Sunday, February 19, 2006

In This House of Benedict

So now it can be told: I’ve made The New York Times....

Next stop? On the cover of the Rolling Stone, where else?

A warm welcome to everyone dropping in thanks to Ian Fisher’s piece "From the House of Benedict, Tradition as Chic," featured in the Week in Review section of today’s paper. (For those who haven't yet seen it, click here and you'll find the link down the right sidebar.) Grazie tante for dropping by; having been a devoted Times reader for more of my life than I haven’t been one, I must say that this is very, very sweet....

So I was putting around last night, cleaning up my office (which never gets cleaned), when something came to me and I had to smack myself in the head -- "Good God, I forgot about the mountains!"

Ergo, in keeping with this morning’s story -- and because I forgot to mention this million-Euro moment in the preparation of the piece -- the photo at left was taken on the papal summer vacation to the Italian Alps last July. (All thanks to our friends at Catholic Press Photo for allowing me to use this shot.)

As you can see, His Fluffiness is wearing a baseball cap and quilted jacket over his usual cassock. No ceremonial meaning here -- more than anything, it speaks to the influence of Benedict’s private secretary, Msgr. Georg Ganswein -- but it just goes to reinforce how the new pontiff has shown tastes both ancient and modern in his clothes.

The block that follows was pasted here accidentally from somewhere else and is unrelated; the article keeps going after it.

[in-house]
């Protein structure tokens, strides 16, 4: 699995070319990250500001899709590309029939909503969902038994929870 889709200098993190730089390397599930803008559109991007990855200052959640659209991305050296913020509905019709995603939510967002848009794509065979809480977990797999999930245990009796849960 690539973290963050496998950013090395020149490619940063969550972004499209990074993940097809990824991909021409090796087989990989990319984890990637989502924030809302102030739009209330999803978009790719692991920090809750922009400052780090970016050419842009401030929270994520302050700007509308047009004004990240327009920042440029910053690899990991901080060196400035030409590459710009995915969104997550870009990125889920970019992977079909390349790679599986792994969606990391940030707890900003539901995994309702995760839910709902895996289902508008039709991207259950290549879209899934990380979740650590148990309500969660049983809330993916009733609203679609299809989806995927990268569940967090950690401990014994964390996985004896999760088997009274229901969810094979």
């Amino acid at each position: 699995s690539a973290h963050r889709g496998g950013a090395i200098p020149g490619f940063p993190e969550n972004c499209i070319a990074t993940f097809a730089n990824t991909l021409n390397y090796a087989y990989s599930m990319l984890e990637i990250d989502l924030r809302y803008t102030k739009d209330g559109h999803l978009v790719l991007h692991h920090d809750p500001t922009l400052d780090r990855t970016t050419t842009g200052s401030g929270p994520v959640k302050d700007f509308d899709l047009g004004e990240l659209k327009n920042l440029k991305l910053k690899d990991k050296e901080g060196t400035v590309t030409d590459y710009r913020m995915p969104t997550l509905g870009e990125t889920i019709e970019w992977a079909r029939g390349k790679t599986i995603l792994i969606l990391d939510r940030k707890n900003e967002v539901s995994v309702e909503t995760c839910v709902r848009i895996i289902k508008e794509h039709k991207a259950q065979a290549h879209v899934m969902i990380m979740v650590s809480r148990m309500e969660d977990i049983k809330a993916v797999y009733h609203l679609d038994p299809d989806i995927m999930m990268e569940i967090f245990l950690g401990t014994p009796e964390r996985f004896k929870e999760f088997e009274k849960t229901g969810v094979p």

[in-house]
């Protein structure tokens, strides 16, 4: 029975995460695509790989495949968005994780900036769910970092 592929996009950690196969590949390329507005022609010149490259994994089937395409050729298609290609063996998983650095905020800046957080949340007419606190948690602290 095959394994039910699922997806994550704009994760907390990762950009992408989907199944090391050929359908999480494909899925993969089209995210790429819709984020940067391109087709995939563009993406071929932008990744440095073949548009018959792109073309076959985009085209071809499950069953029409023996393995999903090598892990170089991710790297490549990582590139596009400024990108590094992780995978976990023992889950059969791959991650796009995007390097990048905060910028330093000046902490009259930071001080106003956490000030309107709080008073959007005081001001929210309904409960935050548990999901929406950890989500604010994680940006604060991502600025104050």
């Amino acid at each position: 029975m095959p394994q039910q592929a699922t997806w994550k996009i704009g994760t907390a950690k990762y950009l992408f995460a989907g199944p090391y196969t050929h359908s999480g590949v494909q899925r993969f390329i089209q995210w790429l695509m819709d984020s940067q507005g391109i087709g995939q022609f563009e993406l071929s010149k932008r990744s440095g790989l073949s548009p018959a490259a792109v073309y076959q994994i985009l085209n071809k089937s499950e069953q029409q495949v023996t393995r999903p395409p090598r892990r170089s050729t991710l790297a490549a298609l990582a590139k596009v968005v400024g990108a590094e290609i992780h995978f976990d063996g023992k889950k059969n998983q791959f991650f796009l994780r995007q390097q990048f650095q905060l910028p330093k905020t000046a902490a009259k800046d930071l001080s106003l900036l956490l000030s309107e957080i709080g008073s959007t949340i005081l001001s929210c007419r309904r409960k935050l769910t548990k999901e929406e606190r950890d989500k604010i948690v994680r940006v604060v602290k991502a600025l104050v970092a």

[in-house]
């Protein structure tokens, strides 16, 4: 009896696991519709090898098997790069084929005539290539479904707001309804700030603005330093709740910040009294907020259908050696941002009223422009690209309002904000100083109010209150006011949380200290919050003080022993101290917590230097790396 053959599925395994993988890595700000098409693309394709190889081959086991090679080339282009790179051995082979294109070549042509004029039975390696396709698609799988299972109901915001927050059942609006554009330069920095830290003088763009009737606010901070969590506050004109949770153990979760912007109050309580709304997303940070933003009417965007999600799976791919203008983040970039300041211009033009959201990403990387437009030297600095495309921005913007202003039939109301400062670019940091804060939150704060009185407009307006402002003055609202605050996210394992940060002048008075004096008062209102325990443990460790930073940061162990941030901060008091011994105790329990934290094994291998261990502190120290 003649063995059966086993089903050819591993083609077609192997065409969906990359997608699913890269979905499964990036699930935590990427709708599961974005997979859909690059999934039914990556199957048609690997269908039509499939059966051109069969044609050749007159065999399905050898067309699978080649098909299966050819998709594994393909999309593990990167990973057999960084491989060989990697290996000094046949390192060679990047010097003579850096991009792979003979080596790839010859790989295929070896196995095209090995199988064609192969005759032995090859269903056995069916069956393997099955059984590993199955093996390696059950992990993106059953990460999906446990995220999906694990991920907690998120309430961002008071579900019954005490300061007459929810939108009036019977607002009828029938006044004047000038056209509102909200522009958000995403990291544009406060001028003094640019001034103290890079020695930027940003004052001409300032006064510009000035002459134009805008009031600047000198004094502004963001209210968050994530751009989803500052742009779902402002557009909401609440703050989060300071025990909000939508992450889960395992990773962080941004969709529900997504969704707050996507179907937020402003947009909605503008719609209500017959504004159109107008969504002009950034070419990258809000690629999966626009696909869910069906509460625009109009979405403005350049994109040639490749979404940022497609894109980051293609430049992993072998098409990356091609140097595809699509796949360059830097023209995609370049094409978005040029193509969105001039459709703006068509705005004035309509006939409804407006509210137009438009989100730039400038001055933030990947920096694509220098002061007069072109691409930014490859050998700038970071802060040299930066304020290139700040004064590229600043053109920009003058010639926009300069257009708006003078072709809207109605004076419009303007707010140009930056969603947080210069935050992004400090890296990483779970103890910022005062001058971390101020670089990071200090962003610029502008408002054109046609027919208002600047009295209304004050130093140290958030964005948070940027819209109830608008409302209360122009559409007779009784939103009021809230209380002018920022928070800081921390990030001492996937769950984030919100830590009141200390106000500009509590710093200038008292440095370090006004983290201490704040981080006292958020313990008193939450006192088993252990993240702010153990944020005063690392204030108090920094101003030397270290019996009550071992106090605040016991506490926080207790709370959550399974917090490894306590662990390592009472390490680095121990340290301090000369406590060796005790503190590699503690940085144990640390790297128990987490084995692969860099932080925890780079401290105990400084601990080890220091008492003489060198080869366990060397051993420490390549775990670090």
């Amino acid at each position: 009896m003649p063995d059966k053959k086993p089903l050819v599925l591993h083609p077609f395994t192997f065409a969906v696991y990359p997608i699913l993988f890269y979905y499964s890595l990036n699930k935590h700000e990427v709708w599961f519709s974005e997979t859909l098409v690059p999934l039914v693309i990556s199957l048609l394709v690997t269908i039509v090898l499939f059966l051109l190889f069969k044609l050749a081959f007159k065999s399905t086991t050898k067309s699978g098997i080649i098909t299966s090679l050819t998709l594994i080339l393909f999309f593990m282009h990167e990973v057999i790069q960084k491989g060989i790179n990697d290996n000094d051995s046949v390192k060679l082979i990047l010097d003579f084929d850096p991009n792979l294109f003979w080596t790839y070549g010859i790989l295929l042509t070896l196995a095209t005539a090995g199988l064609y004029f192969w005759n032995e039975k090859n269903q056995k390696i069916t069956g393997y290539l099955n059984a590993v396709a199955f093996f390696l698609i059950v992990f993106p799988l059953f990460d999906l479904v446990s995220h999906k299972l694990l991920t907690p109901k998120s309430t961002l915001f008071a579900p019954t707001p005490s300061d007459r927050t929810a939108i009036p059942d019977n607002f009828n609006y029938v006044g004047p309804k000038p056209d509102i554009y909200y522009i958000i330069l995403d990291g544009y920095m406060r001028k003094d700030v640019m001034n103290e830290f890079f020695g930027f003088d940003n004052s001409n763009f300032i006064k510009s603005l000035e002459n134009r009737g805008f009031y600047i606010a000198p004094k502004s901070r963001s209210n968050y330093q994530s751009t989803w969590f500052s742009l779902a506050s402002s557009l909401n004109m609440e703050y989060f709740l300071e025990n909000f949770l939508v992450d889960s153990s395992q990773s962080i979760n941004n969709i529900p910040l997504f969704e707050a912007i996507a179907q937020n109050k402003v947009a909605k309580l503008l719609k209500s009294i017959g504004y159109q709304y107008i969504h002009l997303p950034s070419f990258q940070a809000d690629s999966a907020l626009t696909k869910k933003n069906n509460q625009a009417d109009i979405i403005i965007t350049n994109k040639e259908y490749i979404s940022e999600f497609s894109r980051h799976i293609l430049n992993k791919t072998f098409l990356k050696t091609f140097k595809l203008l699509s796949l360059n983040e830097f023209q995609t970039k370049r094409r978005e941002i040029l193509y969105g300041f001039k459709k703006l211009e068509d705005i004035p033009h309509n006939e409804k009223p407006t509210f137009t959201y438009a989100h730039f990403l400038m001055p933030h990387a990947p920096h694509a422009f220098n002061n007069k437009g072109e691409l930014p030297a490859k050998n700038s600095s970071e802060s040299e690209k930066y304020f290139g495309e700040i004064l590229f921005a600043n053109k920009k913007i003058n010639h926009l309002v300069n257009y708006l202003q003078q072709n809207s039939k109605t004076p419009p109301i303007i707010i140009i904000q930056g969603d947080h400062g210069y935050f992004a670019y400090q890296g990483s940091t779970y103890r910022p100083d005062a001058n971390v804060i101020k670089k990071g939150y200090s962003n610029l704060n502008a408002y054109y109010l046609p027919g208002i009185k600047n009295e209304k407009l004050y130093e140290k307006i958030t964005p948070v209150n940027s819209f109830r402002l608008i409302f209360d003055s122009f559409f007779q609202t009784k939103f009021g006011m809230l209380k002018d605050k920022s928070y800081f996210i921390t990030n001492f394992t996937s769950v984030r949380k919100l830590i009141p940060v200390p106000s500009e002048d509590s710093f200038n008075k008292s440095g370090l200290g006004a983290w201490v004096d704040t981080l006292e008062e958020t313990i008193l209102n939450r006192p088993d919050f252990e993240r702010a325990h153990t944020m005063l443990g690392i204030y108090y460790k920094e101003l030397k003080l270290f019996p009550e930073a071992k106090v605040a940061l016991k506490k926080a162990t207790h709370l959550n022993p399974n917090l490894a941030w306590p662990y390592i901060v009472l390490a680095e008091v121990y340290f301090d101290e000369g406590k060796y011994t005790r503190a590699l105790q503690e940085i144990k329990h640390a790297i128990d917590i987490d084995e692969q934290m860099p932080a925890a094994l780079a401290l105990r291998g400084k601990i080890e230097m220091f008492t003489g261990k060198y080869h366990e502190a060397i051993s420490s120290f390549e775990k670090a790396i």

And, just in case the "modern" part wasn’t clear enough, he held a press conference wearing this get-up.

As I told Ian, the Times’ Rome correspondent, when we spoke the other day -- the piece has been in the hopper for a couple weeks -- for all its flashiness and grandeur, the question of dress and style isn’t just an ephemeral matter. It bespeaks a wider reality, one which Fr. Andrew Greeley has called the "Catholic Imagination." This all looks very nice and makes for quite the spectacle, sure, but what’s more important is that it isn’t an end in itself, it all means something, and the lure of it only holds water if it makes its audience curious about why it’s there and what lies behind it, and therefore is able to make sense of its substance.

In light of this, the very charming aesthetic element of Vatican life isn’t something to be dismissed on its own grounds -- it’s a very concrete part of understanding (and, at times, even deciphering) its answers to the weighty questions which impact the world’s oldest institution, and the world beyond. This morning’s piece spoke well to that reality.

How ironic that, after spending the bulk of my time assailing the men known as "church queens" (yes, we have them... lots and lots of them) for their hyperbolic sartorial fanaticism, here I am before a mass audience filling that role.

Good Lord. You couldn't make it up if you wanted to.

Should you be curious, I’m more than just a fashion critic -- a cameo appearance in The World’s Greatest Paper is the fun part of my work, most of which is spent drowning in papers on things such as the due process rights of clerics, varying approaches to solving pastoral crises, and the trade-off between Catholicism’s internal cohesion and its mission in the wider world.

You’ll find all that (and much more) on these pages, in addition to the scoops from Rome and elsewhere for which Whispers has become famous -- or, to some, The Root of All Evil. And, of course, I’m also a contributor to the eminent London-based weekly The Tablet, writing on the affairs of the American church and other flights of fancy.

So to those popping in for the first time, benvenuti, feel free to peruse, and hopefully you’ll enjoy what you find.... And your timing’s impeccable: this might well be a busy week for Benedict XVI, so do stay tuned.

And to my darling Loggiaheads (as the regular readers of these pages are known), all thanks for your continued trust and loyalty. You know well that I love you.

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